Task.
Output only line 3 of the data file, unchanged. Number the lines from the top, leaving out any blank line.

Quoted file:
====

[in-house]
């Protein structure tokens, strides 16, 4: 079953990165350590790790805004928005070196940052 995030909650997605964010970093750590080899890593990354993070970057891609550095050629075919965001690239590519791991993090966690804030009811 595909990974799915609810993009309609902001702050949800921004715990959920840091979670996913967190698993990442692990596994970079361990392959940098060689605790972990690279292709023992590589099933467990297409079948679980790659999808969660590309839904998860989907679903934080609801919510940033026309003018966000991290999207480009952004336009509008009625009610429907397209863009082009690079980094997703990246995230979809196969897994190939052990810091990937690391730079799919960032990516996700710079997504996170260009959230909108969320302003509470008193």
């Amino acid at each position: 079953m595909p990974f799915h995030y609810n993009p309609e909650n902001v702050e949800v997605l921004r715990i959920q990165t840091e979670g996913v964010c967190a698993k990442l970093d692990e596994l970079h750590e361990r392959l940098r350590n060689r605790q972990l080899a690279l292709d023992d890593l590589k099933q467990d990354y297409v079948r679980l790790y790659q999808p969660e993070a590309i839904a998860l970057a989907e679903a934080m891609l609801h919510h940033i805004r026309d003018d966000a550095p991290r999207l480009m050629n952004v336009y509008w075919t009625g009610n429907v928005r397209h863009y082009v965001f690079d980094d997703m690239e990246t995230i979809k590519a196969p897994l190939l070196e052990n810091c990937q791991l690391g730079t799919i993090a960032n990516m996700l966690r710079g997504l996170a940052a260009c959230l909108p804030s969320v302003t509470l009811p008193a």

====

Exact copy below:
């Amino acid at each position: 079953m595909p990974f799915h995030y609810n993009p309609e909650n902001v702050e949800v997605l921004r715990i959920q990165t840091e979670g996913v964010c967190a698993k990442l970093d692990e596994l970079h750590e361990r392959l940098r350590n060689r605790q972990l080899a690279l292709d023992d890593l590589k099933q467990d990354y297409v079948r679980l790790y790659q999808p969660e993070a590309i839904a998860l970057a989907e679903a934080m891609l609801h919510h940033i805004r026309d003018d966000a550095p991290r999207l480009m050629n952004v336009y509008w075919t009625g009610n429907v928005r397209h863009y082009v965001f690079d980094d997703m690239e990246t995230i979809k590519a196969p897994l190939l070196e052990n810091c990937q791991l690391g730079t799919i993090a960032n990516m996700l966690r710079g997504l996170a940052a260009c959230l909108p804030s969320v302003t509470l009811p008193a």